America’s National Parks and Monuments under Threat by Climate Change

Doug Williams

Environmentalists have been thinking of possible ways to prevent the issue of climate change from becoming a cliché, particularly as the leaders of the nations around the world have significantly lowered climate change in their list of priorities.

Though there are some positive indicators suggesting a subtle recovery in some places like Asia and South America, the world as a whole hasn’t yet come to a realization of the true extent of the impending doom climate change will bring if it goes unchecked.


This grim situation is made worse by some of the most prestigious politicians in the United States rejecting climate change outright by calling it a hoax constructed by the elite to distract the ‘common people.’ However, an overwhelming number of scientists have collectively come to the conclusion that climate change is as real and in dire need of our attention.


For the most of the last century, the Untied States, very much like Europe and other developed countries, has gone through a dramatic surge in the industrialization and other activities that directly influenced the environment.

However, frontier Americans had been trying their utmost to save not only their heritage but also a protection against growing environment threats. Most recently Hurricane Mathews devastated its way through the Caribbean to the US Mid-Atlantic during a 12-day rampage, flattening entire towns in Haiti and forcing millions to flee Florida to safer places. Mathew is one of a large number of hurricanes that are expected to devastate Americas and other parts of the world in the near future along with other major disasters and weather anomalies.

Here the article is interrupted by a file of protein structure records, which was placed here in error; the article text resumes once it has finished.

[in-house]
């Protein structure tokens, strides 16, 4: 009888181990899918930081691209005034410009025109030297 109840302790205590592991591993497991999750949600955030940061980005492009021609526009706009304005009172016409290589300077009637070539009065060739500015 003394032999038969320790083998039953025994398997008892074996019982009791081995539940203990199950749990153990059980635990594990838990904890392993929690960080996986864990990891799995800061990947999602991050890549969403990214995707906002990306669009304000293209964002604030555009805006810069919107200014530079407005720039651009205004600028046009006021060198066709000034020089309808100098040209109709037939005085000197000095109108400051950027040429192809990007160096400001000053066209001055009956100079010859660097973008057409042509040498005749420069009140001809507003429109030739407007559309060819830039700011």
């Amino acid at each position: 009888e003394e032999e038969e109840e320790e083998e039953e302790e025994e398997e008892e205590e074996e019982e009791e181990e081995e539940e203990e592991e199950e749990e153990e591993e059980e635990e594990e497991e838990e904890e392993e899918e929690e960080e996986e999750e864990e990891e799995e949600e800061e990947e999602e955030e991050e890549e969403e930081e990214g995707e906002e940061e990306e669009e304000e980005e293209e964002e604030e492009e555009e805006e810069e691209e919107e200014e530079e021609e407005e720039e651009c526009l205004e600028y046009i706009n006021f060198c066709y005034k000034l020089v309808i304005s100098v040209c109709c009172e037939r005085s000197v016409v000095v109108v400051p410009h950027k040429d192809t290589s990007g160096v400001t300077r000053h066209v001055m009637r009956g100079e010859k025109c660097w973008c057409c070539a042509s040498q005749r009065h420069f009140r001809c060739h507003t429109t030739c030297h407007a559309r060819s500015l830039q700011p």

With the National Park Services turning 100, experts have presented detailed analyses of the melting ice, surge in temperatures, and acidifying oceans, all of which are transforming American’s landscapes.

The guardians of the national parks are now facing the herculean task of dealing with the adverse impact of climate change on America’s most treasured heritage. For the last hundred years, the National Park Services successfully fended off illegal hunters, tended to the numerous trails and tracks and helped millions of visitors to benefit from the wonders of the natural world. Now the services are facing the daunting challenge of unimaginable proportions, and they have to undertake it to preserve America’s crown of natural beauty.

Nation Park Services have already chartered the epic loss of glaciers, the rise in the sea levels, and dramatic surge in the wildfires caused by the raising temperatures in the recent decades. According to the NPS the threat to this US heritage which spreads over 412 national parks and monuments across the country has become real and could potentially get out of hand.


The symbol of America ‘The Statue of Liberty’ is in danger due to the battering it has received over the years by harsh and punishing storms. Another national monument which is dedicated to the famous abolitionist Harriet Tubman is on the verge of being swallowed by the rising tides in Maryland.

These are a few examples of the many national heritage sites which are under direct threat due to climate change and its complex impact on the environment. America’s landscapes and coasts have slowly been morphed due to the extreme heat, receding ice and acidifying oceans and something has to be done quickly if Americans want the next generations to enjoy these natural wonders.


fmssolution is one of the authors writing for Outdoor Revival